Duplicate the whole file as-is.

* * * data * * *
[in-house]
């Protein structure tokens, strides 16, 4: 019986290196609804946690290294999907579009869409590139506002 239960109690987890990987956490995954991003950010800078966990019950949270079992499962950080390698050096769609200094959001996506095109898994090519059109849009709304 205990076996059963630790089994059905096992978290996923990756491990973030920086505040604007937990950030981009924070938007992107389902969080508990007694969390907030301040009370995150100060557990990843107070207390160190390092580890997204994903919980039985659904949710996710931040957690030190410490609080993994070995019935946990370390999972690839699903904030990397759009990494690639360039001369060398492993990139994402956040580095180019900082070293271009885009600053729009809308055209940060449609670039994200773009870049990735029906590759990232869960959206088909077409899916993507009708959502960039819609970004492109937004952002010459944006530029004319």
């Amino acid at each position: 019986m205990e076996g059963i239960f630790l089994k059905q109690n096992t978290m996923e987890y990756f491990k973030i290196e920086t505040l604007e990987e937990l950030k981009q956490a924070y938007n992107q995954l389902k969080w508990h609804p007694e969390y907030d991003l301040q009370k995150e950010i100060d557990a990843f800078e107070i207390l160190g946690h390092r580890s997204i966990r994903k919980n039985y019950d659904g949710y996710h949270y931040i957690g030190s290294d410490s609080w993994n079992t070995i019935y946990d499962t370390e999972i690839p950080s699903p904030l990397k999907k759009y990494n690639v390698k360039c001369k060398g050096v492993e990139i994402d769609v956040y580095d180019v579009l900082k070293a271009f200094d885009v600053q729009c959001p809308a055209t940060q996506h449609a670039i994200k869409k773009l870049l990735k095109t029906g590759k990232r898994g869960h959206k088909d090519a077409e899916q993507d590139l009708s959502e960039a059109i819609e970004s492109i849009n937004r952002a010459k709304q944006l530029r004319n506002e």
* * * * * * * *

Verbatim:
[in-house]
């Protein structure tokens, strides 16, 4: 019986290196609804946690290294999907579009869409590139506002 239960109690987890990987956490995954991003950010800078966990019950949270079992499962950080390698050096769609200094959001996506095109898994090519059109849009709304 205990076996059963630790089994059905096992978290996923990756491990973030920086505040604007937990950030981009924070938007992107389902969080508990007694969390907030301040009370995150100060557990990843107070207390160190390092580890997204994903919980039985659904949710996710931040957690030190410490609080993994070995019935946990370390999972690839699903904030990397759009990494690639360039001369060398492993990139994402956040580095180019900082070293271009885009600053729009809308055209940060449609670039994200773009870049990735029906590759990232869960959206088909077409899916993507009708959502960039819609970004492109937004952002010459944006530029004319």
């Amino acid at each position: 019986m205990e076996g059963i239960f630790l089994k059905q109690n096992t978290m996923e987890y990756f491990k973030i290196e920086t505040l604007e990987e937990l950030k981009q956490a924070y938007n992107q995954l389902k969080w508990h609804p007694e969390y907030d991003l301040q009370k995150e950010i100060d557990a990843f800078e107070i207390l160190g946690h390092r580890s997204i966990r994903k919980n039985y019950d659904g949710y996710h949270y931040i957690g030190s290294d410490s609080w993994n079992t070995i019935y946990d499962t370390e999972i690839p950080s699903p904030l990397k999907k759009y990494n690639v390698k360039c001369k060398g050096v492993e990139i994402d769609v956040y580095d180019v579009l900082k070293a271009f200094d885009v600053q729009c959001p809308a055209t940060q996506h449609a670039i994200k869409k773009l870049l990735k095109t029906g590759k990232r898994g869960h959206k088909d090519a077409e899916q993507d590139l009708s959502e960039a059109i819609e970004s492109i849009n937004r952002a010459k709304q944006l530029r004319n506002e």